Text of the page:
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By DAMON LAWRENCE
Legislation that would set requirements for the storage of coal fly ash in landfills was passed by the state senate this week.
Under Senate Bill 1559, landfills would have to contain a liner and be capped properly in order for the state to grant a permit for the storage of fly ash.
“It is imperative that we take these precautions to protect our community’s health,” state Sen. Ken Yager, one of the backers of the bill, said in a statement. “This legislation would give TDEC the tools they need to make sure that it is stored properly in the future.”
If that’s the goal, it appears to be a bit late.
The senate bill is for “any new coal ash disposal facility, or expansion of any existing coal ash disposal facility.”
According to TDEC’s Division of Solid and Hazardous Waste Management, numerous landfills across the state already accept coal ash.
For example, the Volunteer Regional Landfill in Scott County, which, like Roane, is part of Yager’s district, receives 1,200 tons of coal fly ash per year.
The Loudon County Landfill also receives more than 1,000 tons of coal fly ash each year. Landfills in Hawkins, Washington, Marshall and Shelby counties also receive coal ash, according to the state.
The Kingston Fossil Plant is also permitted to store coal fly ash. The senate legislation was prompted by the disaster that occurred there on Dec. 22, 2008. A retention pond gave way, causing an estimated 5.4 million cubic yards of fly ash to spill into the surrounding area.
Roane County officials upset some residents recently when they began discussing the possibility of storing the fly ash at a landfill in Midtown. The county commission approved spending $75,000 to update its permits and get the 69-acre landfill shovel ready.
“What we looked at was, do we want this on five miles of Roane County roads or do we want it on 25 or 30 miles of Roane County roads,” Roane County Executive Mike Farmer said.
One Midtown resident challenged that notion.
“Maybe they’ll go the interstate. Mike,” Mary Helen Nichols said. “I believe we’ve got Interstate 40.”
The state has different classifications for landfills.
Class I landfills handle things such as household and municipal waste. Class II landfills handle industrial waste.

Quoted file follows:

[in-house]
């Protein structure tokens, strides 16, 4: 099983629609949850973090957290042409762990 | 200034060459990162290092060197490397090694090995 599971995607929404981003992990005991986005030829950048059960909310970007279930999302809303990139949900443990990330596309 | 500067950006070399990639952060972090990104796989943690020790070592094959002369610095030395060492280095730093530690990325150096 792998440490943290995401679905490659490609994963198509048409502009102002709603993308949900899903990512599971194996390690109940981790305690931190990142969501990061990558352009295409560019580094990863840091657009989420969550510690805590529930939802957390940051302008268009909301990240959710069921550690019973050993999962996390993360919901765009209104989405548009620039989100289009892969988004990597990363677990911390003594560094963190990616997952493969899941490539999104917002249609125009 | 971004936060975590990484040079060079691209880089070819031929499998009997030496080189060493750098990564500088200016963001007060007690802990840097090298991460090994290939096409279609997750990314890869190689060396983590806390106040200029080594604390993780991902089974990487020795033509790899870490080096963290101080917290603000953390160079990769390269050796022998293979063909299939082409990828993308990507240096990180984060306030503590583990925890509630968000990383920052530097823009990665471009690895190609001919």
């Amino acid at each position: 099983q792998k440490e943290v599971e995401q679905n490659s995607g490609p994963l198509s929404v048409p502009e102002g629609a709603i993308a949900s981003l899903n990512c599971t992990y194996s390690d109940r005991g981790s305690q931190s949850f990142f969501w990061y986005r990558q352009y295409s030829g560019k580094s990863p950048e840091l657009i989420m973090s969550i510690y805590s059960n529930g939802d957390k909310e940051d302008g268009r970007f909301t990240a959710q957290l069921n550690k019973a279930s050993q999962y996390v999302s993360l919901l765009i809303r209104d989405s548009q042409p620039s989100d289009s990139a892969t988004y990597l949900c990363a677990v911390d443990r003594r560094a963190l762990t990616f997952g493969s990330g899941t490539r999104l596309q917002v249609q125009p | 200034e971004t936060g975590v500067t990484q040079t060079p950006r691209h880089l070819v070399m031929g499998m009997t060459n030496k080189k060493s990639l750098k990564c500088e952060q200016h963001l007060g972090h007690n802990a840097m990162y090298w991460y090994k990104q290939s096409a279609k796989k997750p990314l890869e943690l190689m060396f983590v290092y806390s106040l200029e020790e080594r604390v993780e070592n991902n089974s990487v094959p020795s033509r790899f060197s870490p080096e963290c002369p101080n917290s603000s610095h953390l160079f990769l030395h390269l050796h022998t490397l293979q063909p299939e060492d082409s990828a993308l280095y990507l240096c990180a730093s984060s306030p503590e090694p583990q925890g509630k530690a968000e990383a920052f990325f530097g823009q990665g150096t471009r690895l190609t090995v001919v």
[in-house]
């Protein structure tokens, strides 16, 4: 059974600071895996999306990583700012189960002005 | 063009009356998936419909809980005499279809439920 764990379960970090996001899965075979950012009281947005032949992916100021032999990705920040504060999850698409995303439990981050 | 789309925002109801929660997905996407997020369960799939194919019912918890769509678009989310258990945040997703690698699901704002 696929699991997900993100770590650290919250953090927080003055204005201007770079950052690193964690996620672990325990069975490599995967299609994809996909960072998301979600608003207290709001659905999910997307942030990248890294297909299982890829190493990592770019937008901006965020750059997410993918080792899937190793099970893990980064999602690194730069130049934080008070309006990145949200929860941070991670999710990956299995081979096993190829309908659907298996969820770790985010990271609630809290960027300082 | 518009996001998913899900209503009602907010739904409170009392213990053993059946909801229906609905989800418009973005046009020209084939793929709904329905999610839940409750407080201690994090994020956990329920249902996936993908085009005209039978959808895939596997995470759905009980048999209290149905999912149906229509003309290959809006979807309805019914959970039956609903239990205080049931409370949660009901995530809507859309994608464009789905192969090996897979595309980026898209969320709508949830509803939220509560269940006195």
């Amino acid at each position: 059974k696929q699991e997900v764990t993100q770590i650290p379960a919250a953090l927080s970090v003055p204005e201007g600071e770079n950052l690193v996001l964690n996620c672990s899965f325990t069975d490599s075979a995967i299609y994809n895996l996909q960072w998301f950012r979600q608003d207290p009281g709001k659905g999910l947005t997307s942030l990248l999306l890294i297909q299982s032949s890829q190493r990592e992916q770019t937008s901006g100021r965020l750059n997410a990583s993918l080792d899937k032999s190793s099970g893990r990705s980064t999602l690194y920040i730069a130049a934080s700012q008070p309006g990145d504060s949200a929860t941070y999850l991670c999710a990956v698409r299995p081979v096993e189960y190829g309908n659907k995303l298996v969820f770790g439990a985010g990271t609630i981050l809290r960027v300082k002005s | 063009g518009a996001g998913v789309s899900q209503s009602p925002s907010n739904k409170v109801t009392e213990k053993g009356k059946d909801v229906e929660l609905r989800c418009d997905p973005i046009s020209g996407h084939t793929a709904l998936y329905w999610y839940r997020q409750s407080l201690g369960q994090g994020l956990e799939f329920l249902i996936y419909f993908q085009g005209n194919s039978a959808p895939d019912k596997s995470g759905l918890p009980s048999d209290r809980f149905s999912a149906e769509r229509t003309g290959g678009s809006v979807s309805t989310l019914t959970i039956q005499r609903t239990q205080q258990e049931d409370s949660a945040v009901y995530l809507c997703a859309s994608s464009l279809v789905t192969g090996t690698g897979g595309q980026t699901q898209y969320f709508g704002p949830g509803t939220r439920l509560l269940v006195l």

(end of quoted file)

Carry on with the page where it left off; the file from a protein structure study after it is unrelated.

Farmer said the county is seeking a Class I landfill permit, but that wouldn’t necessarily bar the county from accepting fly ash.
“Typically, this would be a Class II landfill, which takes nonhazardous industrial wastes, commercial wastes and fill and is regulated by the department’s Division of Solid Waste Management,” TDEC spokeswoman Meg Lockhart wrote in an e-mail. “However, fly ash can go into a Class I landfill (a municipal solid waste landfill) with a special waste approval.”
The county’s plans for the landfill and disposal of the fly ash continues to be a hot topic.
It was discussed at length during Wednesday’s meeting of the Long Range Recovery Committee.
Farmer said not everyone is against the idea of storing the fly ash in Midtown.
Some would like to see the county make money off of it, he said.
“I got three phone calls last night that said what can we do to make sure that we keep that here and generate some revenue off of it,” Farmer said.
Resident Randy Ellis said TVA officials informed some residents recently that they plan to start hauling the fly ash by truck to other landfills in East Tennessee in the coming weeks.
Some of the residents at Wednesday’s meeting wondered why TVA would be planning to haul the ash some place else.
The Kingston plant already has a permitted fly ash landfill, according to the state. TVA is also steadily buying more and more property in the ash-spill zone.
“That could be a permitted landfill right there,” resident Melvin Jones said.